Who: Fondation Émergence and Rethink.
What: A new campaign timed to coincide with the 19th International Day Against Homophobia, Biphobia and Transphobia (May 17) in which the Pride Flag, the LGBTQ+ community’s longtime symbol, was reimagined.
When & Where: The campaign launched late last week across OOH, social media and online video. Fondation Émergence is also sending flags to government leaders in UN member states that still have homophobic laws on the books, as well as the six UN member states that still impose the death penalty for consensual sex between two people of the same sex.
Why: The theme for this year’s International Day Against Homophobia, Biphobia and Transphobia was “For some, showing their colours isn’t a choice,” denouncing the physical violence and emotional abuse against LGBTQ+ community.
Fondation Émergence says that human rights activists have witnessed a “significant increase” in violence against LGBTQ+ people, sometimes leading to death, both in North America and internationally. According to a release, the campaign is intended as a visceral reminder that at its core, Pride is a protest movement, and that there is a lot of work still to be done.
How: The campaign is anchored by a Pride Flag, albeit one whose bright rainbow of colours is slightly muted. The “flag” shows the skin of members of the LGBTQ+ community, with the colours represented by the cuts, bruises and other wounds resulting from anti-LGBTQ+ violence.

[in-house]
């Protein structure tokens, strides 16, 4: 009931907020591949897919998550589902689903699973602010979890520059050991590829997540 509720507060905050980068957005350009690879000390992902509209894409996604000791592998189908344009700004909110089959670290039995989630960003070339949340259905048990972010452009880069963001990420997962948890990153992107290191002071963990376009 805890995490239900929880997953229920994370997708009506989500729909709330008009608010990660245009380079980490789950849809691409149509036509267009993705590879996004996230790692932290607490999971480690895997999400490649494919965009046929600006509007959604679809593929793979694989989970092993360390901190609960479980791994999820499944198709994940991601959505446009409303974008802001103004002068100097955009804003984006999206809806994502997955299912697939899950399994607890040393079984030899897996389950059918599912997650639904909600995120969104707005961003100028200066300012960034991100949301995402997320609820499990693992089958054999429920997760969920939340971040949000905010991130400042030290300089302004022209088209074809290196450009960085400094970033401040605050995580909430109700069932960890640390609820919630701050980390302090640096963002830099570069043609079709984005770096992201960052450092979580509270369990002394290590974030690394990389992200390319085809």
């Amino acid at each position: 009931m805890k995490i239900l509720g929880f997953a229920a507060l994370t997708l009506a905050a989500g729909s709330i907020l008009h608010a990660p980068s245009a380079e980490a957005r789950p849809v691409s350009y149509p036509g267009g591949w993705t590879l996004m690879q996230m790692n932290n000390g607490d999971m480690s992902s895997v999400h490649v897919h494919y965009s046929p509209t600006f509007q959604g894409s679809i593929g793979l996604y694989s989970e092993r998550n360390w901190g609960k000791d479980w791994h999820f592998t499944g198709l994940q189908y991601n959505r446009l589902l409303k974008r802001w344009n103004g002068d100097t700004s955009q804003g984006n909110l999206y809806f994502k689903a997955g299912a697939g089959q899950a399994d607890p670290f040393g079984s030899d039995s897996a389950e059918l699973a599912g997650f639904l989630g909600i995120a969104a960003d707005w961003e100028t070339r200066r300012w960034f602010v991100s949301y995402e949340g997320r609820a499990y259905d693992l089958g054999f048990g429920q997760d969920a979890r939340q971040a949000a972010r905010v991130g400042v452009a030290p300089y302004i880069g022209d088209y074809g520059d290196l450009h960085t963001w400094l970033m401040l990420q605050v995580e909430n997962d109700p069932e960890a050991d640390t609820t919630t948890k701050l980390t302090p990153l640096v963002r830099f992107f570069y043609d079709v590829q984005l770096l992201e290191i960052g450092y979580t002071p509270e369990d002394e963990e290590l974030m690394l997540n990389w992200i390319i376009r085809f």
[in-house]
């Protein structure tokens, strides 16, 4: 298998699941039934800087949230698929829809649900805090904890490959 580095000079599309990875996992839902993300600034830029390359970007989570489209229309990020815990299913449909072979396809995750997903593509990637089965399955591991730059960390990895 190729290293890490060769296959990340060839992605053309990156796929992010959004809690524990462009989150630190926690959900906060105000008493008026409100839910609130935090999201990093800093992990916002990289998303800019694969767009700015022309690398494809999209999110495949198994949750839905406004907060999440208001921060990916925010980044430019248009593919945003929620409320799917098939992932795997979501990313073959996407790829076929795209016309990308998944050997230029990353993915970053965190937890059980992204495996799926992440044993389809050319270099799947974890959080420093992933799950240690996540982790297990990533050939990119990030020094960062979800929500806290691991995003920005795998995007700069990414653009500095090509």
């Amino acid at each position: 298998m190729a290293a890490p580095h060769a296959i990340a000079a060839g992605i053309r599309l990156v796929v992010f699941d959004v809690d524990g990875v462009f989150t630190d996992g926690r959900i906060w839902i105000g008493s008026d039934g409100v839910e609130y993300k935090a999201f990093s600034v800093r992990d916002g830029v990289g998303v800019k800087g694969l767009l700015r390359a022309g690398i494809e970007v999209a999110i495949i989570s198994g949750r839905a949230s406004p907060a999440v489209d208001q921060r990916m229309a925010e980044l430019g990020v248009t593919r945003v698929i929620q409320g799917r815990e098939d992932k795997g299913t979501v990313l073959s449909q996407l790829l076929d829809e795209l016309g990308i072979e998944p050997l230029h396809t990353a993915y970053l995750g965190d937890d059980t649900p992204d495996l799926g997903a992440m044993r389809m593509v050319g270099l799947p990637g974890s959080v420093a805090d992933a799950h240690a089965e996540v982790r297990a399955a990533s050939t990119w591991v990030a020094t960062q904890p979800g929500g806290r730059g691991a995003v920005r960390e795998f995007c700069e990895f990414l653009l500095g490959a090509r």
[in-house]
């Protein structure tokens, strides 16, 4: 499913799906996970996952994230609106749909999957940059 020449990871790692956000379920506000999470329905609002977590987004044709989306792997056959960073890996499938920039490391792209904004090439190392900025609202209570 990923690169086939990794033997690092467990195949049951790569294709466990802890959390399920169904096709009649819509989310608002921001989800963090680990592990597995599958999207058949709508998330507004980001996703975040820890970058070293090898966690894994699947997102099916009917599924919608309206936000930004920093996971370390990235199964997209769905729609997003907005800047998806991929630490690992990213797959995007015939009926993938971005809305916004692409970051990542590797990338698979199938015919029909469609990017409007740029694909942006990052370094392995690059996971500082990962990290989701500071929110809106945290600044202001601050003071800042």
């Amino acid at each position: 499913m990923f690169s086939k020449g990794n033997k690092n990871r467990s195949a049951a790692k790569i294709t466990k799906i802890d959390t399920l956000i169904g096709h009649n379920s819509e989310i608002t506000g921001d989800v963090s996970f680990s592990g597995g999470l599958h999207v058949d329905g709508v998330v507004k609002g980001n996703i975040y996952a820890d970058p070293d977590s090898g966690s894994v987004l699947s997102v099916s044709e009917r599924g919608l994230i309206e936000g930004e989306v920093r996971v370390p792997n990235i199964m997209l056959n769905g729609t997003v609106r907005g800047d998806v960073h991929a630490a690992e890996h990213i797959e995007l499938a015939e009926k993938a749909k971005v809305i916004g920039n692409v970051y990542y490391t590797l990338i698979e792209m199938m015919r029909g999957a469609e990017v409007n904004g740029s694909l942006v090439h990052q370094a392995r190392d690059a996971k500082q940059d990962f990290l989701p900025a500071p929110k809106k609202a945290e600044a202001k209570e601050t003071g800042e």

“This flag is our message to countries where violence against LGBTQ+ people is sanctioned,” said Laurent Breault, directeur général, Fondation Émergence. “Even in Canada, where some politicians still support conversion therapy, and hate crimes against gay people are on the rise, we have a long way to go. If we all take a stand against homophobia and transphobia, we can stop it once and for all.”
The organization met with a dozen LGBTQ+ people who have suffered anti-LGBTQ+ violence and agreed to tell their stories, which are housed on a dedicated website called TheColoursOfPride.com. The site also invites people to share their own story.
And we quote: “Statistics show that homophobic and transphobic violence has increased internationally in recent years. It was therefore only natural for the Day to make it its main theme this year. Through this choice, we aim to raise awareness and mobilize our elected officials, the international community and individual citizens. Concrete action can and must be taken to allow people to embrace the full spectrum of diversity. We want everyone to achieve full equality—in their personal and professional lives and under the law—regardless of their sexual orientation or gender identity.” — Patrick Desmarais, president, Fondation Émergence.